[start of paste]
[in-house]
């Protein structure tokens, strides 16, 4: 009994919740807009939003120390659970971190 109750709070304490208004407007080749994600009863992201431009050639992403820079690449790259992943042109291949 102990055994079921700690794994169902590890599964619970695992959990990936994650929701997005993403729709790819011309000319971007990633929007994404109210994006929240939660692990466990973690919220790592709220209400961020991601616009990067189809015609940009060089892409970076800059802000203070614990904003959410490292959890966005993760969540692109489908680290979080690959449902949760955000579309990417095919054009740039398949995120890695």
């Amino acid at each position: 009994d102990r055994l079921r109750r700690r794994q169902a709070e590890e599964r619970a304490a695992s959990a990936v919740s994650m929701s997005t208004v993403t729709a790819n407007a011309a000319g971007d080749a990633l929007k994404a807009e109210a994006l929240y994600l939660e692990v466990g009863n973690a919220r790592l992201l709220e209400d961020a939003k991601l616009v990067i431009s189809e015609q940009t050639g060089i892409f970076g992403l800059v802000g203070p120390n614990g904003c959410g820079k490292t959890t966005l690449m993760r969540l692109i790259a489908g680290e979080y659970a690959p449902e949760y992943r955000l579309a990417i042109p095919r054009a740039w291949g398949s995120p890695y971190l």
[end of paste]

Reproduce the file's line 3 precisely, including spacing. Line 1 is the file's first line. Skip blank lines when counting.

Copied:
């Amino acid at each position: 009994d102990r055994l079921r109750r700690r794994q169902a709070e590890e599964r619970a304490a695992s959990a990936v919740s994650m929701s997005t208004v993403t729709a790819n407007a011309a000319g971007d080749a990633l929007k994404a807009e109210a994006l929240y994600l939660e692990v466990g009863n973690a919220r790592l992201l709220e209400d961020a939003k991601l616009v990067i431009s189809e015609q940009t050639g060089i892409f970076g992403l800059v802000g203070p120390n614990g904003c959410g820079k490292t959890t966005l690449m993760r969540l692109i790259a489908g680290e979080y659970a690959p449902e949760y992943r955000l579309a990417i042109p095919r054009a740039w291949g398949s995120p890695y971190l």